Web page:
The original 18th century standard English use of one-horse meant ‘drawn or worked, by a single horse’. By the mid-19th century it had gained wider, metaphorical use.
“ ’One horse’ is an agricultural phrase, applied to anything small or insignificant, or to any inconsiderable or contemptible person: as a ‘one-horse town,’ a ‘one- horse bank,’ a ‘one-horse hotel,’ a ‘one-horse lawyer’ “, explained Charles Dickens in his magazine, All the Year Round (1871).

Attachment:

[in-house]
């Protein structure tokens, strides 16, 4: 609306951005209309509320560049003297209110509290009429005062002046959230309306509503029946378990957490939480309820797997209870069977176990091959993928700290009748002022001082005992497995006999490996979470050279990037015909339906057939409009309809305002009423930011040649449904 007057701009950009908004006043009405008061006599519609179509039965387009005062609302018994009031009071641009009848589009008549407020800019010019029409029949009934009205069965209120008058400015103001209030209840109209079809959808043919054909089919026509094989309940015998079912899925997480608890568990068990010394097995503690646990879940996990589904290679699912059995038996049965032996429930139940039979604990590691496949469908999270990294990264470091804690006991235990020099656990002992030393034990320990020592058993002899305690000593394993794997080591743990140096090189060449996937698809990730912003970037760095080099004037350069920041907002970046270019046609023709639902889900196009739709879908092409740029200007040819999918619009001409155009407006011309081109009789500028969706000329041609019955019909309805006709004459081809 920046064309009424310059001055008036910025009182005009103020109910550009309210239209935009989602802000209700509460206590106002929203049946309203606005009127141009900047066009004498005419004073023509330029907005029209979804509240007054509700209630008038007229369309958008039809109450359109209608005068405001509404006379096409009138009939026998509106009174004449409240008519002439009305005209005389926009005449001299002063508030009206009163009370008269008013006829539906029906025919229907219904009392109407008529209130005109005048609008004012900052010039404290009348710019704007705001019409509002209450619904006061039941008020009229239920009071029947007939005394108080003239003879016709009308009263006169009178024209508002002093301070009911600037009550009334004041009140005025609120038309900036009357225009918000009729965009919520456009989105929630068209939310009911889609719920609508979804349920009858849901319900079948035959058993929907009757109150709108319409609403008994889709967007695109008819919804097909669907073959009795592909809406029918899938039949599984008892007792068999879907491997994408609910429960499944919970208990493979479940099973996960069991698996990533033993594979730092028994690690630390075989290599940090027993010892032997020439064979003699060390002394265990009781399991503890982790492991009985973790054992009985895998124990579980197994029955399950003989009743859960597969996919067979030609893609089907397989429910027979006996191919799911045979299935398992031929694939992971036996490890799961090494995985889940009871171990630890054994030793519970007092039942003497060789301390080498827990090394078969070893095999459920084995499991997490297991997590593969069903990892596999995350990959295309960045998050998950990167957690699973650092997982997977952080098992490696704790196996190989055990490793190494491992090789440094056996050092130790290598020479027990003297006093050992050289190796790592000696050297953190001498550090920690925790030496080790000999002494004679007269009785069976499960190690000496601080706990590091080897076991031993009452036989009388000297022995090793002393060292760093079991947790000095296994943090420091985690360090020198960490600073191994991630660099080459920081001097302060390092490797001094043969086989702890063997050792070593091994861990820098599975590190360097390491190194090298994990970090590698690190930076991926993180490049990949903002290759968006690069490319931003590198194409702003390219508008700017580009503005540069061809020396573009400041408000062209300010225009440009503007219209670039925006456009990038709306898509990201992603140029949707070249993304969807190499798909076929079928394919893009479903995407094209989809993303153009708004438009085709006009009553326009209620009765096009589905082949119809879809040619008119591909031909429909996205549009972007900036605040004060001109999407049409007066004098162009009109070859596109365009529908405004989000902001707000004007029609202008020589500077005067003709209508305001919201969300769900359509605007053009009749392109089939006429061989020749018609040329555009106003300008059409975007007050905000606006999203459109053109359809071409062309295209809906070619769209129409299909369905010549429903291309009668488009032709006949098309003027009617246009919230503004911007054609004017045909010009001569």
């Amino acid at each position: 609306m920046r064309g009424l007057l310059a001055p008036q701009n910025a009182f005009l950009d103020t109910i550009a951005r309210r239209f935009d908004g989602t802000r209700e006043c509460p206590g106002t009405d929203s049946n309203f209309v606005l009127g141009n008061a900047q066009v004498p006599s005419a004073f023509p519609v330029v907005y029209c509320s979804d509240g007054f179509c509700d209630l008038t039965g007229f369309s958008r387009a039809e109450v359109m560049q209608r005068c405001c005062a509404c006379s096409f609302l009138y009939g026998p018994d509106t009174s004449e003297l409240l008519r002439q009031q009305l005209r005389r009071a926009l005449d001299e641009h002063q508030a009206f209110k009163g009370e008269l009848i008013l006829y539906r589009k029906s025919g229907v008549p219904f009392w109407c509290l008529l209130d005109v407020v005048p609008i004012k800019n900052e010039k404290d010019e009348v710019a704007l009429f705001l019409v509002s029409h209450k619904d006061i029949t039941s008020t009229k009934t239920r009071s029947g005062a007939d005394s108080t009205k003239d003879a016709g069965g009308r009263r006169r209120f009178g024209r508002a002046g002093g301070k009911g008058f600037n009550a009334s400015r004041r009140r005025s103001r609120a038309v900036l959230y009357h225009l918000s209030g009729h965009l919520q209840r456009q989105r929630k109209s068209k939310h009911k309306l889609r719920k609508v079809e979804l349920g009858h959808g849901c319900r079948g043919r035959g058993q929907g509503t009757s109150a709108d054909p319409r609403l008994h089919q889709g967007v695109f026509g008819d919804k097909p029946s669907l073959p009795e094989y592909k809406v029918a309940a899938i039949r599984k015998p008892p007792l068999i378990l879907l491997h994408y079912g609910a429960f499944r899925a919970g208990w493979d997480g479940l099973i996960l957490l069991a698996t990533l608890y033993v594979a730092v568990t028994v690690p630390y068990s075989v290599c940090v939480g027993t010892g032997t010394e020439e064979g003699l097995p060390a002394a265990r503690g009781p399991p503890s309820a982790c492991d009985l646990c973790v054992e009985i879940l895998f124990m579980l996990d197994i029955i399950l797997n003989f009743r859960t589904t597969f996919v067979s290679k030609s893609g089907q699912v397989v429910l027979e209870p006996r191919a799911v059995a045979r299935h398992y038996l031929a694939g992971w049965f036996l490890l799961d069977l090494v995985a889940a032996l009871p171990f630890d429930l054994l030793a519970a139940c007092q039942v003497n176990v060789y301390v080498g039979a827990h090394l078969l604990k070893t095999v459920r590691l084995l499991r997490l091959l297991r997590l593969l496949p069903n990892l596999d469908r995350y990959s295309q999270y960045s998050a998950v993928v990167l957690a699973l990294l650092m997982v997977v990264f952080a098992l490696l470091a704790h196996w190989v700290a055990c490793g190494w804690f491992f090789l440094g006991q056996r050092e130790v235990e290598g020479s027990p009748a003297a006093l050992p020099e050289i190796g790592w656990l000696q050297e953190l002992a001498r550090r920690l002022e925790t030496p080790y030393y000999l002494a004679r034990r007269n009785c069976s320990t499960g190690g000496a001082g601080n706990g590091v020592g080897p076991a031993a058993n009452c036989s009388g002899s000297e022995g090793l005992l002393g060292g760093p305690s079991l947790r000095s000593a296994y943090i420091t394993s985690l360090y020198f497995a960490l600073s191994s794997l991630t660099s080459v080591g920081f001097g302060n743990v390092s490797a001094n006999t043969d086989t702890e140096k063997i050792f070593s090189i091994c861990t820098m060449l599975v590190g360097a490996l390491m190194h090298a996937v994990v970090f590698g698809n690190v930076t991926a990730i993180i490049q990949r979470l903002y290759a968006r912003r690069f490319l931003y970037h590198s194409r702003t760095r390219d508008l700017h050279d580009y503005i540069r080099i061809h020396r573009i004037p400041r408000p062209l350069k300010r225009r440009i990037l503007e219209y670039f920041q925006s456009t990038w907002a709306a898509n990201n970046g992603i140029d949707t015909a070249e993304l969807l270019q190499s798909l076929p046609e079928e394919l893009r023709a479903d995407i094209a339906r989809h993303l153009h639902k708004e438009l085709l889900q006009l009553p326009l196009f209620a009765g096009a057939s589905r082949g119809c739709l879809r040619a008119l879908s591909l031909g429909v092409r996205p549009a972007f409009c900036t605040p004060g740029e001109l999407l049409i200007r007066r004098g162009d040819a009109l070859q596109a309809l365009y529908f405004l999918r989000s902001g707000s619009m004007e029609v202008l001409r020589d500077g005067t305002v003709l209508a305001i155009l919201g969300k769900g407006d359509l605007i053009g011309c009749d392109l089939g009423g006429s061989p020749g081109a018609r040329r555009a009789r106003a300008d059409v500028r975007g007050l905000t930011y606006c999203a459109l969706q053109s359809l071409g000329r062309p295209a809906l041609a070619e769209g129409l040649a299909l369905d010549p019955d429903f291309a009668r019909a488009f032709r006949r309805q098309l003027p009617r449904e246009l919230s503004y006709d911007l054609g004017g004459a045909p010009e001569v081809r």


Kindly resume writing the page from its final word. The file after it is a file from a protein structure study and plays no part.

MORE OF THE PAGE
One of the earliest recorded uses comes in a poem ‘The One-Horse Town’, written by A. B. Ufferer, published in Graham’s Illustrated Magazine (Philadelphia, PA, Volume 53, Page 178) included the following chorus.
…In a mean little, green little one-horse town,
Sing pizzerinctum high!
Sing doldelorum low!
Oh would I could draw a lottery prize
And pack up my trunk and go!